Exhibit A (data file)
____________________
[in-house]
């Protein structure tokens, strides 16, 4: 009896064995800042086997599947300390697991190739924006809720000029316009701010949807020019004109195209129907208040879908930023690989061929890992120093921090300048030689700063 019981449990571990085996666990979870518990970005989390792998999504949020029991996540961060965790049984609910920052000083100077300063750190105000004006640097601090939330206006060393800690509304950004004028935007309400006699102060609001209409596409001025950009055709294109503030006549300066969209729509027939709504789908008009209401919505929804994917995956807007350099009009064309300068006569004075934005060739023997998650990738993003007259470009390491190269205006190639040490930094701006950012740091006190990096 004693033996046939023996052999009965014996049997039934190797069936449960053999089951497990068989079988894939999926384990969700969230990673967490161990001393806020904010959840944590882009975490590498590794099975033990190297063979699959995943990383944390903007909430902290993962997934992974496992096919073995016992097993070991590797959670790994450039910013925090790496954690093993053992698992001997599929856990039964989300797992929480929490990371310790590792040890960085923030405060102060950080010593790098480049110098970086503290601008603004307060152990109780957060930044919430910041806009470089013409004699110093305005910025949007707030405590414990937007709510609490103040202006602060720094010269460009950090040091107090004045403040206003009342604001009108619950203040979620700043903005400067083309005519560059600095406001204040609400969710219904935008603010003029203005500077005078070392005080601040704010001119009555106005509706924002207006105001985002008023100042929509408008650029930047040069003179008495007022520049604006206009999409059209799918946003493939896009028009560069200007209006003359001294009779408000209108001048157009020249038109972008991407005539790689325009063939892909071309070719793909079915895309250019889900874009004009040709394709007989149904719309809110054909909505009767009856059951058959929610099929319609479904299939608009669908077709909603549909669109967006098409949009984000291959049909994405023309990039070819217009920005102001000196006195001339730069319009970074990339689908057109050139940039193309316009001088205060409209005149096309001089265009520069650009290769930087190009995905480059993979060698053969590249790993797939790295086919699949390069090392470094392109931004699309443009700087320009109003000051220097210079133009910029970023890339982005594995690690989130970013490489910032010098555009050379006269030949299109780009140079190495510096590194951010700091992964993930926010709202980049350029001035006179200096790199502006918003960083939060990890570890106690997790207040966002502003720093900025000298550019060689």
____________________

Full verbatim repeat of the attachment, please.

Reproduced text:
[in-house]
């Protein structure tokens, strides 16, 4: 009896064995800042086997599947300390697991190739924006809720000029316009701010949807020019004109195209129907208040879908930023690989061929890992120093921090300048030689700063 019981449990571990085996666990979870518990970005989390792998999504949020029991996540961060965790049984609910920052000083100077300063750190105000004006640097601090939330206006060393800690509304950004004028935007309400006699102060609001209409596409001025950009055709294109503030006549300066969209729509027939709504789908008009209401919505929804994917995956807007350099009009064309300068006569004075934005060739023997998650990738993003007259470009390491190269205006190639040490930094701006950012740091006190990096 004693033996046939023996052999009965014996049997039934190797069936449960053999089951497990068989079988894939999926384990969700969230990673967490161990001393806020904010959840944590882009975490590498590794099975033990190297063979699959995943990383944390903007909430902290993962997934992974496992096919073995016992097993070991590797959670790994450039910013925090790496954690093993053992698992001997599929856990039964989300797992929480929490990371310790590792040890960085923030405060102060950080010593790098480049110098970086503290601008603004307060152990109780957060930044919430910041806009470089013409004699110093305005910025949007707030405590414990937007709510609490103040202006602060720094010269460009950090040091107090004045403040206003009342604001009108619950203040979620700043903005400067083309005519560059600095406001204040609400969710219904935008603010003029203005500077005078070392005080601040704010001119009555106005509706924002207006105001985002008023100042929509408008650029930047040069003179008495007022520049604006206009999409059209799918946003493939896009028009560069200007209006003359001294009779408000209108001048157009020249038109972008991407005539790689325009063939892909071309070719793909079915895309250019889900874009004009040709394709007989149904719309809110054909909505009767009856059951058959929610099929319609479904299939608009669908077709909603549909669109967006098409949009984000291959049909994405023309990039070819217009920005102001000196006195001339730069319009970074990339689908057109050139940039193309316009001088205060409209005149096309001089265009520069650009290769930087190009995905480059993979060698053969590249790993797939790295086919699949390069090392470094392109931004699309443009700087320009109003000051220097210079133009910029970023890339982005594995690690989130970013490489910032010098555009050379006269030949299109780009140079190495510096590194951010700091992964993930926010709202980049350029001035006179200096790199502006918003960083939060990890570890106690997790207040966002502003720093900025000298550019060689």